With each apple, I sliced off pieces of apple around the core and placed the apple pieces on a cookie sheet to throw into the freezer to tray freeze AKA flash freeze. I make sure to keep the core to turn into juice.Crabapple juice - slicing pieces off the apple

In addition to the 8 Ways to Keep Apple Slices From Turning Brown, many articles and how-to-books recommend soaking the apples in a solution of one tablespoon of lemon juice per one cup of water for two to three minutes to prevent oxidation and subsequent browning of the apples.  However, when dealing with crabapples and homegrown apples similar to the varieties I explored in Converting an Apple Tree Orchard and Fruit Orchard to a self sustaining Food Forest , I find that I I don't like the slime it creates on the apple so I have resorted to simply slicing and getting them in the freezer right away.  They turn a bit brown, but by the time you add spices and what not, it does not matter I figure. Once frozen, I can bag them up.Crabapple juice - frozen apple slices

Prepping for juice

Although the cores will have less juice in them simply because the slices were removed, they can still be used for making apple scrap vinegar as instructed in the article How to Make Apple Cider Vinegar from Scraps.  But today, I am going to take them and add to the crabapples I picked and make some juice.Crabapple juice - apple cores for juice

To the apple cores I will add the crabapples I picked.  I could have washed them and pulled the stems off, but coming in straight from the tree I do not feel the need to wash them and do not find any need to pull off the stems.  I just cut out any bad spots.  Each crabapple will be cut in half to make a heaping gallon.  I am not concerned about being precise at this time, but I will add a few extra crabapple halves to compensate for the missing slices from the cores I am also using.  If it is just crabapple or apple haves, a full gallon is all that I need.Crabapple juice - halved crabapples for juice

I put the halved crabapples into a container that will hold a minimum of six (6) quarts and preferably one with a lid.  As this recipe can be be doubled as many times as you need and have containers for, I like to use my roaster because I can do a single batch in the small roaster and a batch and a half in my larger roaster.  The lid is necessary to keep the steam in and prevent dust and anything foreign from entering.

For each gallon of apple halves, I will add five (5) quarts of boiling water.  I apply the lid and allow it to sit on the counter for a minimum of 24 hours.  I have let it go up to 36 hours, but I would not want to take it much past that for fear of it starting to ferment.Crabapple juice - crabapples covered in water for juice

By pouring the boiling water over the crabapple halves it works under the same principle as a steam juicer.  As explained in the article How Does A Steam Juicer Work? the steam juicer "works by bursting the fruit with steam and then collecting the fruit’s juice as it freely drains from the pulp.".  But in this method, after the water initially bursts the fruit, the juice is then allowed to infuse into the water surrounding it as explained in the article What Does Infusion Mean In Cooking? .  And then, as the water cools the remaining juice is extracted through Osmosis by diffusion.  As explained in the paper Osmosis in Food,  "Osmosis is the physical process of a solvent passing through a membrane to equalize the concentration of solute on the membrane’s other side ".  Regardless of the method(s) employed, they work to generate a great juice.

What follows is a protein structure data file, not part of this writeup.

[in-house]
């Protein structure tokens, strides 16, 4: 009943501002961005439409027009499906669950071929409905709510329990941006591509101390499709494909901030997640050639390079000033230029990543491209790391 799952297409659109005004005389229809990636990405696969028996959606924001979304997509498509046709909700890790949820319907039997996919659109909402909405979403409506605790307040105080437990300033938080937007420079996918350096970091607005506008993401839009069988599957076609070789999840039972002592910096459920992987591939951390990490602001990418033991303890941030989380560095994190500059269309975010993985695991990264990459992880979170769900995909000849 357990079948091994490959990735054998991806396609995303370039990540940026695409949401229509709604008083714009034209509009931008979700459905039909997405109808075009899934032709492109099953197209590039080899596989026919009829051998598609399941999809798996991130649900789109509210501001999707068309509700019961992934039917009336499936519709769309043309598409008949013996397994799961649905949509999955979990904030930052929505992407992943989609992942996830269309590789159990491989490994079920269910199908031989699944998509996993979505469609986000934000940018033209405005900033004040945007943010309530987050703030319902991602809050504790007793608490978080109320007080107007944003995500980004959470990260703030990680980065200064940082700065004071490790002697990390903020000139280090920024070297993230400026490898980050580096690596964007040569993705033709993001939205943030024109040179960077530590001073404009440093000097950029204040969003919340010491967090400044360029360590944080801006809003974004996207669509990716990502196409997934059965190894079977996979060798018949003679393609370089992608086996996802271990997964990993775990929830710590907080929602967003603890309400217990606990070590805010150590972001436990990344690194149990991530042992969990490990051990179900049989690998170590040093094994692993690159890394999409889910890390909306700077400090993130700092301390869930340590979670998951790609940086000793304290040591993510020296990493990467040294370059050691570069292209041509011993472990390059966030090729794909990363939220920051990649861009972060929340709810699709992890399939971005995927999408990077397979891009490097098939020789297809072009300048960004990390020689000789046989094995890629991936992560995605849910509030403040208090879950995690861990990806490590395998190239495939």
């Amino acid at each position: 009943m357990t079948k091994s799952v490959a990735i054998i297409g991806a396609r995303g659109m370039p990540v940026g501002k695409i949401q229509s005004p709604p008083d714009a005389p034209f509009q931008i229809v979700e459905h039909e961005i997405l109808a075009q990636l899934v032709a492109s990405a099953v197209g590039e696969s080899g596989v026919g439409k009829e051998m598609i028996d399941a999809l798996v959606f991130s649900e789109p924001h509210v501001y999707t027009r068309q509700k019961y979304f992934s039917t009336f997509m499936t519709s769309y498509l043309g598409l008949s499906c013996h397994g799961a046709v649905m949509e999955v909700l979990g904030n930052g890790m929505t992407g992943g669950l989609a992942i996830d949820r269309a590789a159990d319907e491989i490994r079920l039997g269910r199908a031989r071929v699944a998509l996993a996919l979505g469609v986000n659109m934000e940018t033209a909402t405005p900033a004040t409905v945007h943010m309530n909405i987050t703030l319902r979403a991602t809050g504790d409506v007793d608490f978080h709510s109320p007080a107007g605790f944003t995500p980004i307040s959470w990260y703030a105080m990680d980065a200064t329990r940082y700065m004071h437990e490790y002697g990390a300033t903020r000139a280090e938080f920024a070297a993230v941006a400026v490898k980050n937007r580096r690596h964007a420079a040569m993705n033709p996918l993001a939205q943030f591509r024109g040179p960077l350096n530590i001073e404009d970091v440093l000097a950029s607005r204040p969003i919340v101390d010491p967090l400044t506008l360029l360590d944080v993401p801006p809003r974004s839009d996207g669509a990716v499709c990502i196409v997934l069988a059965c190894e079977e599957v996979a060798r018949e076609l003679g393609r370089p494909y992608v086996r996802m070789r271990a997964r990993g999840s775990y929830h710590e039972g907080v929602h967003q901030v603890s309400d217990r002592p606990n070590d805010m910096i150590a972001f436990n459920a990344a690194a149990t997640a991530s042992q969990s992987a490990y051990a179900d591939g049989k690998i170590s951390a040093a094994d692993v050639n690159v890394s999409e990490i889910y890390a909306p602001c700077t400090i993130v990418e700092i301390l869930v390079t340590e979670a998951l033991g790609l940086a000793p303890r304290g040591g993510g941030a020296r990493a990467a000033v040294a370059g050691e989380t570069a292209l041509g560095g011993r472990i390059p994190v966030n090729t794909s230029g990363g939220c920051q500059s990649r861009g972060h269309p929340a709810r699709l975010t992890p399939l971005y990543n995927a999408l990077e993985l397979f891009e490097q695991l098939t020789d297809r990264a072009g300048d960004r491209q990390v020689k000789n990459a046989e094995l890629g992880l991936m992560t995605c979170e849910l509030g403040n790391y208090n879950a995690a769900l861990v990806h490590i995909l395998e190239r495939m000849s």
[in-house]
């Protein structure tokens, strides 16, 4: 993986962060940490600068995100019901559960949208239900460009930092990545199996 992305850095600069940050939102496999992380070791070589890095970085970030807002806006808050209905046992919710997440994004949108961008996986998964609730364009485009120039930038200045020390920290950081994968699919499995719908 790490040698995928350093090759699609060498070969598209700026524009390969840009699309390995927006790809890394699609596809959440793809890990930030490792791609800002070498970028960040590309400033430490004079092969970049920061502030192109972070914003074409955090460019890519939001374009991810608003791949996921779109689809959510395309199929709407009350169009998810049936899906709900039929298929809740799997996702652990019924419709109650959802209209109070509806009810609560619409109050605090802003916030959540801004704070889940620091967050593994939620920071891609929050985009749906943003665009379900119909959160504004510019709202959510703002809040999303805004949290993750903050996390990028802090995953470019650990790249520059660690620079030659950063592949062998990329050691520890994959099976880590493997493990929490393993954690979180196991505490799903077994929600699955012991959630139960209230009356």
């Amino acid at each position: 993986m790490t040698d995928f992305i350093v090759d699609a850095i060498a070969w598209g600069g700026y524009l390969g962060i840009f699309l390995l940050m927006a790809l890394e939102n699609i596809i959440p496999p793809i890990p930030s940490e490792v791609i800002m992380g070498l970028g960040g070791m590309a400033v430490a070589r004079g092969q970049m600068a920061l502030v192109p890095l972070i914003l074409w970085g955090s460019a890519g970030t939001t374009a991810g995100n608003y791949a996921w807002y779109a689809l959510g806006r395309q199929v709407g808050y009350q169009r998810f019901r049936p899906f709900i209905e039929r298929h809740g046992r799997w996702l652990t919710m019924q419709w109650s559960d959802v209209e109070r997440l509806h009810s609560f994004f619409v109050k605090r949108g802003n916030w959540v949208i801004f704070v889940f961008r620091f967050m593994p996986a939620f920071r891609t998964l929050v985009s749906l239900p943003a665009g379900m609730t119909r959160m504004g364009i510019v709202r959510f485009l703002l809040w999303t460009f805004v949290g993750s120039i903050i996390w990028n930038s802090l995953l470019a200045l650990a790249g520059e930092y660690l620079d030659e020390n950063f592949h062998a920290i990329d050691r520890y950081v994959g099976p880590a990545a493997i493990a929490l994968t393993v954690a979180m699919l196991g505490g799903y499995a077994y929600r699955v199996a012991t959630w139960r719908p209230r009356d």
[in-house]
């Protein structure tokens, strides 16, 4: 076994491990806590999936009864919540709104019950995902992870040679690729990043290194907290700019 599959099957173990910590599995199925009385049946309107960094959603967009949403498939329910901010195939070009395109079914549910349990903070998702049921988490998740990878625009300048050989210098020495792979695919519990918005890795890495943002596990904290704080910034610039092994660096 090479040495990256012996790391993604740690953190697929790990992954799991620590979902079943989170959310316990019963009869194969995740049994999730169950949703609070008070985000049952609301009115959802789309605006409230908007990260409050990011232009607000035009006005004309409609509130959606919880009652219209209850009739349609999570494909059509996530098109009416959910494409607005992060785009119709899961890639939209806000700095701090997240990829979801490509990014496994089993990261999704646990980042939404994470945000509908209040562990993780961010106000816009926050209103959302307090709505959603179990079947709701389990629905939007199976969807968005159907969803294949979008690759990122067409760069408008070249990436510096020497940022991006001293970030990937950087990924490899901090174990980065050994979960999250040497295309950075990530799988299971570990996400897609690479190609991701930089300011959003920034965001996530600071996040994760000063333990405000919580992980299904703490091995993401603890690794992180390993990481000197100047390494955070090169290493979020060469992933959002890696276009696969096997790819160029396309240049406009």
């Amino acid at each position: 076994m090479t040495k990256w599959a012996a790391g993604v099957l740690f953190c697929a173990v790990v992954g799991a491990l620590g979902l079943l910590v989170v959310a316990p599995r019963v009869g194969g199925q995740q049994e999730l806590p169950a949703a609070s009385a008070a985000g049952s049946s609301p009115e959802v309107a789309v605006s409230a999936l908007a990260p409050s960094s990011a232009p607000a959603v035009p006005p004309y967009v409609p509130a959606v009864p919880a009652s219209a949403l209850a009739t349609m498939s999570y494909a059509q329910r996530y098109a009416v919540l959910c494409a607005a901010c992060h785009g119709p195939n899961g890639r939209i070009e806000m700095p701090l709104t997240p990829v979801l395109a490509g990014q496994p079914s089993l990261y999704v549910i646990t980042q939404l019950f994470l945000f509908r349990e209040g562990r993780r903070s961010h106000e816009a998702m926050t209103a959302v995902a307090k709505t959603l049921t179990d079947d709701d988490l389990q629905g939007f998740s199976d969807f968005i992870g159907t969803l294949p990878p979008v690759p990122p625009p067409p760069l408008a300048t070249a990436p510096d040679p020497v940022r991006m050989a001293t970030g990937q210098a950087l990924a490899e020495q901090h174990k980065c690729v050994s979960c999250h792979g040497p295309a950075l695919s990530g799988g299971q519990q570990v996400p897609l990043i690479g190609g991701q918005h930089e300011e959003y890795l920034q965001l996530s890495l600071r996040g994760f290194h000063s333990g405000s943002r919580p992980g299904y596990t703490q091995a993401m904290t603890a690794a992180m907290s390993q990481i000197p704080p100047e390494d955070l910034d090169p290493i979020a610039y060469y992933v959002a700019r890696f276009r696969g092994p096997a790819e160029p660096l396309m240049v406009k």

Because this method is a slow method of extracting the juice from the apples and does not involve continuous application of steam, I can't help but think it might preserve more of the nutrients from the apples, thereby giving a more nutritious juice to start with prior to canning.   Nutrients in foods start to be destroyed once the temperature gets to 117 F (47 C) as identified in the Healthline.com article How Cooking Affects the Nutrient Content of Foods and because a steam juicer uses steam which has a temperature of 212 F (100 C), I can't help but think it might destroy more of the nutrient value.   Granted, I am hitting the crabapple's with boiling water, but the temperature will drop down below 117 F (47 C) within a few hours to allow for a gentler extraction of the juice. Regardless, at the end of this process I will have a great tasting juice to can.

Odd shaped jar preparation

Prior to the completion of the juice extraction, I gathered together the jars that I will be using to can the juice.  Although I could use any sized canning jar, I prefer to use for this purpose the odd shaped glass jars I have gathered and been gifted.  As I explore in a number of blog posts around the topic of using odd shaped glass jars in hot water bath canning and pressure canning, commencing with Recycle glass jars, upcycle glass jars and repurpose glass jars....but, can I reuse commercially filled glass jars for home canning? I use the odd shaped glass jars interchangeably with regular canning jars.  The one caveat to this is that the jars and lids must be in good shape as I explore in Recycle canning lids, upcycle canning lids and repurpose canning lids....but can I reuse canning lids for home canning?.

After selecting the jars, I wash, rinse and sterilize them in preparation for canning the juice.Crabapple juice - reusing odd shaped glass jars

And, I bring the corresponding odd shaped glass jar lids to a boil and hold them in warm water while I extract the juice.Crabapple juice - odd shaped glass jar lids

Juice extraction